"It was a really fun game to be a part of," Rattray said. "I'm proud of the girls and how we played together and stuck to our game plan. That was key to us. I think we did a really good job coming out strong, and we didn't take our foot off the gas. It was a big confidence-booster for us, but now we have to let it go and move on to the next one."
The Americans entered the game with a 29-game winning streak at the Women’s Worlds, their last loss coming to Canada, 3-2 in a penalty-shot shootout, on April 2, 2013. During that time, they had defeated Canada eight straight times.
"We're pleased with the outcome and feel we've been rewarded for a lot of the work we've done here in the last number of months," added coach Troy Ryan. "I think this group is well on the way to really uniting and being a good group. We were able to put four lines over the boards and seven d. over the boards, and everybody was contributing to our team's success. Right now, that's the best thing that's happening. There's no one looking for the individual. They're looking for team."
"We didn't have our game today," acknowledged USA captain Kendall Coyne Schofield. "And it just continued throughout the game. Things didn't go our way. We didn't earn it, and we're going to have to learn from it. They played a phenomenal game, and we didn't."
Blayre Turnbull got the first good chance, but she was stopped nicely by Alex Cavallini. Rebecca Johnston misfired on a clear shot in front, and Emma Maltais cut it on goal from the side and had a nice chance.
Finally, at 7:13, Canada converted off a fortuitous circumstance. Cavallini lost her stick, and Coyne Schofield gave her hers, leaving the Americans on the defensive. Jocelyne Larocque’s shot from the point went just wide, but the puck bounced off the lively boards and came in front where Melodie Daoust banged it home.
The goal was of significance for two reasons. First, it ended the U.S, shutout streak at this tournament after 187:13, and, more important, it was Canada’s first 1st-period goal of the tournament.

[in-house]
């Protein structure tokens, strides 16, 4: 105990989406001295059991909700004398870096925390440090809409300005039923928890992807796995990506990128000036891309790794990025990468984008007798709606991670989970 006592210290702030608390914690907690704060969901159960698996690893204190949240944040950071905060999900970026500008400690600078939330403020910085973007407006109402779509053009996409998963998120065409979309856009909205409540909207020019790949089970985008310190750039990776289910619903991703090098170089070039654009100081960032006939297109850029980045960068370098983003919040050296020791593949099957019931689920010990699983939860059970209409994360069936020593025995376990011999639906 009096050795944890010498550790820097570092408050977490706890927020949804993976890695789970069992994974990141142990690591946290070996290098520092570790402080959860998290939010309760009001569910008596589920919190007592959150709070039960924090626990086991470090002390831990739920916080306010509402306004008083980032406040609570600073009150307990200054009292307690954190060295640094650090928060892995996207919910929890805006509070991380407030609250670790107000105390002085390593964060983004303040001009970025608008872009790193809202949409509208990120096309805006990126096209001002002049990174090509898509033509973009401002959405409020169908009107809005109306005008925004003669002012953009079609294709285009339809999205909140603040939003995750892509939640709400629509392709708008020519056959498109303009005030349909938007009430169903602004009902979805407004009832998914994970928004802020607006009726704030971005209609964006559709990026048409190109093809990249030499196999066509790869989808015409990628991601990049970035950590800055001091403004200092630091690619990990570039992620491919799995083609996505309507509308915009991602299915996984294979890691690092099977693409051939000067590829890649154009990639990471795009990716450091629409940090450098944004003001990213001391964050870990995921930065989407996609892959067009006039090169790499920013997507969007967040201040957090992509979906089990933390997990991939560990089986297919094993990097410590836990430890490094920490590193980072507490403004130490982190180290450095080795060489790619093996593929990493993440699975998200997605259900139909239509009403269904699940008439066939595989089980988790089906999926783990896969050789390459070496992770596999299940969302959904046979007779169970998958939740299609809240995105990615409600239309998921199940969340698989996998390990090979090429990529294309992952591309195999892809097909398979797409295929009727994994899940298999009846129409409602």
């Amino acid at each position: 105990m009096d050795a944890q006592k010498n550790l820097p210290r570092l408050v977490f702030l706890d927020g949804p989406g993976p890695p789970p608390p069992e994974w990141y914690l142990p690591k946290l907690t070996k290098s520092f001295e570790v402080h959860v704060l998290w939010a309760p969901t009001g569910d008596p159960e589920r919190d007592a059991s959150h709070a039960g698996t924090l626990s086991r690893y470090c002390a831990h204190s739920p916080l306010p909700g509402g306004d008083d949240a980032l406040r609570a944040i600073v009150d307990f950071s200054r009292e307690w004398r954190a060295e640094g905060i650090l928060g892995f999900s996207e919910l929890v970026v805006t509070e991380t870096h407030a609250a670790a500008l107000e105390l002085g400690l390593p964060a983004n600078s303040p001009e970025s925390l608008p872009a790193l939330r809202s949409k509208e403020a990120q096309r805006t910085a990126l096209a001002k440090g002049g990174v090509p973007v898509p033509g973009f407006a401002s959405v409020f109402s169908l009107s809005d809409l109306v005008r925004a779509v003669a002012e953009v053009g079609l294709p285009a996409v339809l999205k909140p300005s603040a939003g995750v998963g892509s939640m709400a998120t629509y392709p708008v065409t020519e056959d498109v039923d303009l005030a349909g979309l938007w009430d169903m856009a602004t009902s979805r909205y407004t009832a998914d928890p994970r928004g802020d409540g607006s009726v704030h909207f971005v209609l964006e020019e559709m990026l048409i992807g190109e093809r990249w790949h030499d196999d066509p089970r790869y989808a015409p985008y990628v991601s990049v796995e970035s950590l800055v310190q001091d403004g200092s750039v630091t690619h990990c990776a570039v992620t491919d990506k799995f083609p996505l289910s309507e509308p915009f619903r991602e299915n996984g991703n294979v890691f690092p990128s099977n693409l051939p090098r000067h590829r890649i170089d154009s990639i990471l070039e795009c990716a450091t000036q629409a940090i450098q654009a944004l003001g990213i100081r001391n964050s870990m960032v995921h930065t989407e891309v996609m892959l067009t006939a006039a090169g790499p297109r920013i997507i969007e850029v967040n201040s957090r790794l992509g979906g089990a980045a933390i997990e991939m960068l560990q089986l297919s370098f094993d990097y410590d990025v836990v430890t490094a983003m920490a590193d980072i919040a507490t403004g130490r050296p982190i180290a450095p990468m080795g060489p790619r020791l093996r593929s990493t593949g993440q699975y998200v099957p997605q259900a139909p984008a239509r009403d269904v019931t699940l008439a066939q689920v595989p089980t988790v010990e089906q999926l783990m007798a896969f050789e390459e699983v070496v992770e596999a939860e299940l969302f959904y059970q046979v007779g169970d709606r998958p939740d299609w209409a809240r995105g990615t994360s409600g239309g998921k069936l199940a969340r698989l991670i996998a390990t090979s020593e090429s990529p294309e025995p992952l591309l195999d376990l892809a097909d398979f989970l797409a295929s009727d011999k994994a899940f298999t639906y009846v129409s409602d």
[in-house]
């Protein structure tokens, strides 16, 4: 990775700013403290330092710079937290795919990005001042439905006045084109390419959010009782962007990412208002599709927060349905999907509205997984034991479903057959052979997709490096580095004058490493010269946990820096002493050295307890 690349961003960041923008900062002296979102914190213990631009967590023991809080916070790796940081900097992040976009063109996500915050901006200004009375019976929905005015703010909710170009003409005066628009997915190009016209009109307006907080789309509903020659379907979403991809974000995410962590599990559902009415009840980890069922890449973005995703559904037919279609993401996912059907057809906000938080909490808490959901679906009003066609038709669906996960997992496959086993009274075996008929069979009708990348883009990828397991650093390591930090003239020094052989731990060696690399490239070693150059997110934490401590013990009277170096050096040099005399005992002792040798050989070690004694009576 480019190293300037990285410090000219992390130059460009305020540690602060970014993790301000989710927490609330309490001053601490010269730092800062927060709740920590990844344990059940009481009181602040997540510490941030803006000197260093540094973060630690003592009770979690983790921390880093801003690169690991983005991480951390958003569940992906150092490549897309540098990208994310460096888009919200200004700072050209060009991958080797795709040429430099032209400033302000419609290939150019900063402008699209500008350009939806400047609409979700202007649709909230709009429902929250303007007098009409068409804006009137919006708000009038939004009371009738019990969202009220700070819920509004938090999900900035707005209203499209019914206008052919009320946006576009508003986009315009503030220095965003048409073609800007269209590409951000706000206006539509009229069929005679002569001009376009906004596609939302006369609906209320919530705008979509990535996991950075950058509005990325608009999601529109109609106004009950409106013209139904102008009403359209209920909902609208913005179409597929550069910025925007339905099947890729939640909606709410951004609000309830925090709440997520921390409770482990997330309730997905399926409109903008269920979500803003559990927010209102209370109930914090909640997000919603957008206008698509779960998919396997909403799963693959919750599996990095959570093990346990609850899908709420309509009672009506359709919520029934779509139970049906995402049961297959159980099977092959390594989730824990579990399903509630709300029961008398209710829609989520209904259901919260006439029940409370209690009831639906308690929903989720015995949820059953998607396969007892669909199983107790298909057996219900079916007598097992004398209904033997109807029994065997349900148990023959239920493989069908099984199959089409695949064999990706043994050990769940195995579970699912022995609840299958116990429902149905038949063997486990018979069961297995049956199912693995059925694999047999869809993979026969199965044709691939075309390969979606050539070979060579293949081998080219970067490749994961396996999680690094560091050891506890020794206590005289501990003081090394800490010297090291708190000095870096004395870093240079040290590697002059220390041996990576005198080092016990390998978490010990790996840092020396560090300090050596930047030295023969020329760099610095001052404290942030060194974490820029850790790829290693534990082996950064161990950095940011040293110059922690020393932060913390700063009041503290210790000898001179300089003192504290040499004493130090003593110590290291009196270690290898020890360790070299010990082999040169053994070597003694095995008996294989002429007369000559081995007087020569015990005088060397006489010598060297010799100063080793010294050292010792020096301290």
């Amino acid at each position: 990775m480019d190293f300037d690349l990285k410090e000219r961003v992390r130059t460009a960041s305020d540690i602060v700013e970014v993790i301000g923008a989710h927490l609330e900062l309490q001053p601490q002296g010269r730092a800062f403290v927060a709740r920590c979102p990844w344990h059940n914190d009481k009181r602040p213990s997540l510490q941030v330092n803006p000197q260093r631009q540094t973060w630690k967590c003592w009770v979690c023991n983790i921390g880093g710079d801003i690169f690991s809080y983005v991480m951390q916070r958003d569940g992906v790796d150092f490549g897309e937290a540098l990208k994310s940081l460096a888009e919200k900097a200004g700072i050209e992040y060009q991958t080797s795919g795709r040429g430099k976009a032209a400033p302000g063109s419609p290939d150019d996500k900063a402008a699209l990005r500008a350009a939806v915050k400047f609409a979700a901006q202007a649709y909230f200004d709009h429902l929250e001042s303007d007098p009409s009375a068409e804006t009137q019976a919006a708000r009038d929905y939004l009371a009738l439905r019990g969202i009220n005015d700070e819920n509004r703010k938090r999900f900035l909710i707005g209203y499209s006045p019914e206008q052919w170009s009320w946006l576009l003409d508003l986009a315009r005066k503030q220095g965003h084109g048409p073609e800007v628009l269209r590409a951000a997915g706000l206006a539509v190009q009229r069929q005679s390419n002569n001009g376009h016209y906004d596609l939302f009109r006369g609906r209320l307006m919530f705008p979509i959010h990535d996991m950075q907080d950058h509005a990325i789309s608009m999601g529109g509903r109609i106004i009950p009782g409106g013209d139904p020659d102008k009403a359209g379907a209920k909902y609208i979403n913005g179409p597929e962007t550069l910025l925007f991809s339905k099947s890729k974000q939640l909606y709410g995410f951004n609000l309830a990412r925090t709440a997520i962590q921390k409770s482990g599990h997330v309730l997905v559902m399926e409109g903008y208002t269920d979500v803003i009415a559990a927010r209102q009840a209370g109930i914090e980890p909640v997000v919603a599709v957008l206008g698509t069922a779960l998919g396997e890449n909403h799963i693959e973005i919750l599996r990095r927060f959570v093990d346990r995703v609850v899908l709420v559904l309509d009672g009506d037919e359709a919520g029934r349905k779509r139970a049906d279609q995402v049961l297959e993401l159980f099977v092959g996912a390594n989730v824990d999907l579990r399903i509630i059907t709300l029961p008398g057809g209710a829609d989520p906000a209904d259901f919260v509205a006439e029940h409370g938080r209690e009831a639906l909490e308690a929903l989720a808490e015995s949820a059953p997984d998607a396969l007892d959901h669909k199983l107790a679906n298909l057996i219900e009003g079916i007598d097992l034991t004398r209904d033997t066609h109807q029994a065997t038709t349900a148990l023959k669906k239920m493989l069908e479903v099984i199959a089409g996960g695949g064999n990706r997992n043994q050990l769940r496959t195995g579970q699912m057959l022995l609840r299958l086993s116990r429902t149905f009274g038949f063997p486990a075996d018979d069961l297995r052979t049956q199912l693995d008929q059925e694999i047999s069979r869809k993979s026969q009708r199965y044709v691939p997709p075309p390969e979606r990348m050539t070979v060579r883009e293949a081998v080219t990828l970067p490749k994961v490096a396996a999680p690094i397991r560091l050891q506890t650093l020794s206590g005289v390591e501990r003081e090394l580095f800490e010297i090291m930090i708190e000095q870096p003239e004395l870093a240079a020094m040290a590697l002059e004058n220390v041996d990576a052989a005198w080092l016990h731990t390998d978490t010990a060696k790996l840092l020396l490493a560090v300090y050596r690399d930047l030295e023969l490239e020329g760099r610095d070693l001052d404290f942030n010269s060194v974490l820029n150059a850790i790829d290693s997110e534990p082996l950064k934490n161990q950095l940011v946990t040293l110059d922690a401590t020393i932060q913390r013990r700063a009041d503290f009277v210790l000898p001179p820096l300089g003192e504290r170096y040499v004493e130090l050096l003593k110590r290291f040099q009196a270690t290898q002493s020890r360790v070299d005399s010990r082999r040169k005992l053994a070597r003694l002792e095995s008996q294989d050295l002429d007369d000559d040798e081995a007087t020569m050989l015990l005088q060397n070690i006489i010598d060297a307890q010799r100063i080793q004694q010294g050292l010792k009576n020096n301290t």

The Americans didn’t record their first shot on goal until 12 1/2 minutes into the game, and Canada continued their relentless puck pursuit. They were rewarded again at 13:50 when a mad scramble in front saw Renata Fast get her stick on the puck, which bounced crazily over the goal line to give Canada a well-deserved 2-0 lead.
The U.S. had a great chance early in the second when Canadian goalie Ann-Renee Desbiens misplayed the puck behind her goal. Brianna Decker got to it and tried to stuff it in, but the goalie dove back and got her paddle on the puck to knock it away.
But Canada was nowhere near finished with the goals. A miscue inside the Canadian line between Coyne Schofield and Jincy Dunne allowed Brianne Jenner to skate up ice on a two-on-one. Her shot was stopped by Cavallini, but Rattray drilled the rebound in at 4:18.
Three minutes later, Canada created a goal from nothing more than brute tenacity behind the U.S. goal, Rattray finishing the play by stuffing the puck in the short side from behind the goal line. That spelled the end for Cavallini, but not for the hosts.
Sarah Nurse scored her first goal of the tournament at 10:36 short-handed. Coming down the left side on another rush, she fired a bullet over Nicole Hensley’s glove to make it 5-0.
The Americans got a little bit of hope early in the third when a long shot from Lee Stecklein made its way through traffic and beat Desbiens on the stick side at 2:44. Soon after Rebecca Johnston hit the post on a clear chance to keep it a 5-1 game, but it was clear there would be no comeback tonight. Canada battened the hatches, kept the pressure on, and skated to an impressive win.
"I don't know how to feel," admitted U.S. coach Joel Johnson. "I know it's a common phrase to say that was good for us, but I don't think that was good for us. I just think Canada was so good, how they started the game, how they played through it. By the time we created some positive momentum, the game was out of reach. We're going to go back and try to fix what we can do, because I think we're better than we showed tonight."